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Courses

Monitoring and Evaluation

SIG-6950
Monitoring and Evaluation
Spring semester

Thursdays 6:00 - 9:00 pm
Instructor: TBA

This course is designed to complement the thesis process, and will examine how to measure program effectiveness and evaluation (M&E). Monitoring is the routine process of data collection and measurement of progress toward program objectives; evaluation is the use of social research methods to systematically investigate a program's effectiveness. Students will be guided on the development of their own measurement plan and data collection.

Entrepreneurship

SIG-6185
Entrepreneurship
Fall semester: 1 credit
10/01/20 – 12/21/20 *Note the last class date is a Monday per the academic calendar.
Thursdays 6:00 pm – 9:00 pm EST
Instructor: Kobla Asamoah

This course is devoted to equipping students with the business language and concepts needed for real-world venture success. Students will gain practical knowledge and hands-on experience in the key business building blocks needed to execute a successful start-up that is viable, financially sustainable and scalable. Students will also have the opportunity to evaluate and present their respective theses as a business concept.

Leadership II

SIG-6182
Leadership II
Spring semester

Fridays 12:00 - 6:00 pm (7 weeks, begins 1/15)
Instructor: Karen Proctor

This is the second part of a two-semester course. Please see SIG-6180 for the course description.

Global Guest Lecture Series IV

SIG-6225
Global Guest Lecture Series IV
Spring semester
Wednesday 6:00 – 9:00 (1/16/19 - 5/01/19)
Instructors: Faculty

This is the second part of a two-semester course. This weekly yearlong lecture course exposes students to the lives and ideas of some of the most important people defining social innovation in the world today. Speakers are curated to inspire new thinking and dialogue on various opportunities for careers in social innovation, and how design plays a role in each of them.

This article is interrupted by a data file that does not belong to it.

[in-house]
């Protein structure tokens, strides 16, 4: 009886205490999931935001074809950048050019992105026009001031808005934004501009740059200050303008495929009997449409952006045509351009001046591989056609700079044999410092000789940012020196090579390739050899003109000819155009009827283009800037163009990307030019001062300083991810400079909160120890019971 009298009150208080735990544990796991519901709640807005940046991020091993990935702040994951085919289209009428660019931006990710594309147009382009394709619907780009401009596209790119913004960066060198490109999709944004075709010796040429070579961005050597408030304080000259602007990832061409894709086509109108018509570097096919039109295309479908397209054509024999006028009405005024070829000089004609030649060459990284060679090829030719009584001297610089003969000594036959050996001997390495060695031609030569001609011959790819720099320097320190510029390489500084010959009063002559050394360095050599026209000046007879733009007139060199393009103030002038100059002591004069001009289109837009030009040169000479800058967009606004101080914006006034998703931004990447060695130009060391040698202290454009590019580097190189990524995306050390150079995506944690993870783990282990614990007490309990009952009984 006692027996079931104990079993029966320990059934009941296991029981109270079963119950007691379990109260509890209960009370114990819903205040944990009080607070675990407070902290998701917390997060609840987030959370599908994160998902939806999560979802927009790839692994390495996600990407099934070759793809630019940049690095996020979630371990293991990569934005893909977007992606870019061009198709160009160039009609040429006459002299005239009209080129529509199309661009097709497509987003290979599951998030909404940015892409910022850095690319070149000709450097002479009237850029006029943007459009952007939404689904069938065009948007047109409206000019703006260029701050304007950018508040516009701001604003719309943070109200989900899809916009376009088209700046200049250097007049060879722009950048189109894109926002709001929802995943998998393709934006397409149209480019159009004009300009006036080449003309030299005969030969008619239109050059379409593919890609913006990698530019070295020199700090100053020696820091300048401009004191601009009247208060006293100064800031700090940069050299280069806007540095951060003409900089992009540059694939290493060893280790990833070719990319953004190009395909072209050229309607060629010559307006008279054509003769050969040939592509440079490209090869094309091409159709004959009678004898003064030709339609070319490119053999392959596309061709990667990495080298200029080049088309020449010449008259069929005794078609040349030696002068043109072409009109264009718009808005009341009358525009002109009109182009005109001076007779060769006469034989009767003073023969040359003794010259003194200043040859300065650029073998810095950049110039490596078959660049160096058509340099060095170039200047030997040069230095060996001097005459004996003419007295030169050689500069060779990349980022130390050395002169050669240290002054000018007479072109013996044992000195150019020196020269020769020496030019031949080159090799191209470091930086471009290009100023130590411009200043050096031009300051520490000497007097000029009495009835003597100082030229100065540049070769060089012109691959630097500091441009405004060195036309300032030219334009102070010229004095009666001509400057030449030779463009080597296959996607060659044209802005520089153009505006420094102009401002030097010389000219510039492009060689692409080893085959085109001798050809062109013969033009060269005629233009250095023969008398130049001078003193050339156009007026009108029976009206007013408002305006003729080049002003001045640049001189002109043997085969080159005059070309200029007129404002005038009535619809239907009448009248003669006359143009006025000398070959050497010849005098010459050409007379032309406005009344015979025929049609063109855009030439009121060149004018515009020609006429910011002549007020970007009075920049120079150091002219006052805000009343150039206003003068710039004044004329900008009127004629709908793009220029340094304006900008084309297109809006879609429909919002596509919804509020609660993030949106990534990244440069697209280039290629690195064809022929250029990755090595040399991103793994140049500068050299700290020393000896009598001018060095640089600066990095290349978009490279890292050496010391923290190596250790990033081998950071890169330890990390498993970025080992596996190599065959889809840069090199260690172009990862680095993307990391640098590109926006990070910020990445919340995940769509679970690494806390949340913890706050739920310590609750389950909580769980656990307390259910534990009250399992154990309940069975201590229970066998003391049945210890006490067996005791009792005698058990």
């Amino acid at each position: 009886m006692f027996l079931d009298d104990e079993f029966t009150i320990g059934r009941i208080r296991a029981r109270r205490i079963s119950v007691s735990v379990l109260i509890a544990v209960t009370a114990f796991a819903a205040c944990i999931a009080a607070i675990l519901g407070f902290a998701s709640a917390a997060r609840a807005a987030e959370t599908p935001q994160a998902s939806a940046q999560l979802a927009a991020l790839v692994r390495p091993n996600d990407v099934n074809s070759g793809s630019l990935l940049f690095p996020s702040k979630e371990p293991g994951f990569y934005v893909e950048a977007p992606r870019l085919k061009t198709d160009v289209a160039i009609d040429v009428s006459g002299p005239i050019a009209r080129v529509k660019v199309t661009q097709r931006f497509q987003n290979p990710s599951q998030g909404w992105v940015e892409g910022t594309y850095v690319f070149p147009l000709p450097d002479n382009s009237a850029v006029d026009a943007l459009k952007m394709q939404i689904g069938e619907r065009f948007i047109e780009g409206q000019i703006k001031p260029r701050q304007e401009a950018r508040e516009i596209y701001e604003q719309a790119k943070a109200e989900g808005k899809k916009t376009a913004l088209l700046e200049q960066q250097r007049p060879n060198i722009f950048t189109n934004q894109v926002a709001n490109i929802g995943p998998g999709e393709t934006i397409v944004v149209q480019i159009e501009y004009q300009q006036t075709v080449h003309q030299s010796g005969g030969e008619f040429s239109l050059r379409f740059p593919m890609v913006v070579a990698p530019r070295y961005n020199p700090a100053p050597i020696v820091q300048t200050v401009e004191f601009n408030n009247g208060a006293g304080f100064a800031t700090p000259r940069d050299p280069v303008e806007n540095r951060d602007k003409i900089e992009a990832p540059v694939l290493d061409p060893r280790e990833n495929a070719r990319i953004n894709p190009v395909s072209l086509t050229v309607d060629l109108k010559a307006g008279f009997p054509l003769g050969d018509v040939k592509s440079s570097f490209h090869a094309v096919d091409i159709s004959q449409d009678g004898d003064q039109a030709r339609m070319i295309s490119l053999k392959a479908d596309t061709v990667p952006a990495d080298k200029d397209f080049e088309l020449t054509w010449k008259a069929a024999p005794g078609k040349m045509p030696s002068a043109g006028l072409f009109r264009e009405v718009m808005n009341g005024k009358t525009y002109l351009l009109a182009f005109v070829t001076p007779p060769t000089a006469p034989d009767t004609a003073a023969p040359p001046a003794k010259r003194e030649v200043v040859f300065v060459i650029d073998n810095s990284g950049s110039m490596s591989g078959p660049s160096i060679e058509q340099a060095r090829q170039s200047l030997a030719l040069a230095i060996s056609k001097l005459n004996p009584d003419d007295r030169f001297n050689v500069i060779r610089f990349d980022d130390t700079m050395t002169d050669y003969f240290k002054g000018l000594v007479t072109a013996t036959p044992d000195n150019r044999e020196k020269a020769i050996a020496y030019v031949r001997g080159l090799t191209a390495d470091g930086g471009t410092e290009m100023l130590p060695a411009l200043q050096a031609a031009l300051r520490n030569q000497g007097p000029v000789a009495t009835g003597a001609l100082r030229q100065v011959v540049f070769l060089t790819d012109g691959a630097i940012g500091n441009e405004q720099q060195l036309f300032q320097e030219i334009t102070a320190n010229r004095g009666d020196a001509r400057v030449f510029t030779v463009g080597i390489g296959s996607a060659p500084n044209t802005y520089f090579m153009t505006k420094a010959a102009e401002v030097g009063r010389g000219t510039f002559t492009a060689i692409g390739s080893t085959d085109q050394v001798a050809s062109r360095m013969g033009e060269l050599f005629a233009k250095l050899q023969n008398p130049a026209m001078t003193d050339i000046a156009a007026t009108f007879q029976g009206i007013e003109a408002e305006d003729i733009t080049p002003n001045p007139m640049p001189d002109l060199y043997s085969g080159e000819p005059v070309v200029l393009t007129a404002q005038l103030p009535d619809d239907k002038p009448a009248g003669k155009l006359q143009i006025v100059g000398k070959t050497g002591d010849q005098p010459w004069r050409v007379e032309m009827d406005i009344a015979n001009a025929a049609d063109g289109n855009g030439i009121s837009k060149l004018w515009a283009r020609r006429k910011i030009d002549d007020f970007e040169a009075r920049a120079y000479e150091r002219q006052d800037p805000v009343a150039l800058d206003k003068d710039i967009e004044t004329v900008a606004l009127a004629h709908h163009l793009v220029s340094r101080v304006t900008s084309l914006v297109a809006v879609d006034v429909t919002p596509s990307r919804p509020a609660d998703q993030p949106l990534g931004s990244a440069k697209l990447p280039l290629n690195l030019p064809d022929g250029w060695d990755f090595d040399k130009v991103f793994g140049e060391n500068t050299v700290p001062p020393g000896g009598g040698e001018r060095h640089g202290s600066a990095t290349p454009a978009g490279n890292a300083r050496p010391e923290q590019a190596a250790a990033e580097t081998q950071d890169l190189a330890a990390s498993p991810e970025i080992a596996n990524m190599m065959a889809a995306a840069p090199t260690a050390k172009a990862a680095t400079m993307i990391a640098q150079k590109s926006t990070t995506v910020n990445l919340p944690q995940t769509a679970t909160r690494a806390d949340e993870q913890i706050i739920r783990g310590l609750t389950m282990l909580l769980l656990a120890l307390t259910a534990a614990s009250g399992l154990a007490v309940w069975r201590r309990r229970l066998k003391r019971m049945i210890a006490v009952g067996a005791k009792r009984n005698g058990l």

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Metrics and Data Visualization II

SIG-6175
Metrics and Data Visualization II
Spring semester
Thursday 6:00 – 9:00 (1/17/19 - 5/02/19)
Instructor: Wenfei Xu and Kalli Retzepi

This year-long course looks at theory and practice of gathering and visualizing data by integrating the identification of metrics into ongoing student projects and evaluating metrics from case studies in order to understand their strategy. In the fall, the course focuses on data and visualization for exploration: asking useful questions and engaging in purposeful discovery. In the spring, students study data and visualization for explanation: how various tools and techniques help us communicate with and influence others. Guest lecturers include data scientists, financial modelers and corporate social responsibility experts.

Thesis Consultation: Implementation

SIG-6940
Thesis Consultation: Implementation
Spring semester
Monday 6:00 – 9:00 (1/14/19 – 5/06/19)
Instructors: Jeffrey Franklin, Mari Nakano, Esther Y. Kang, TBA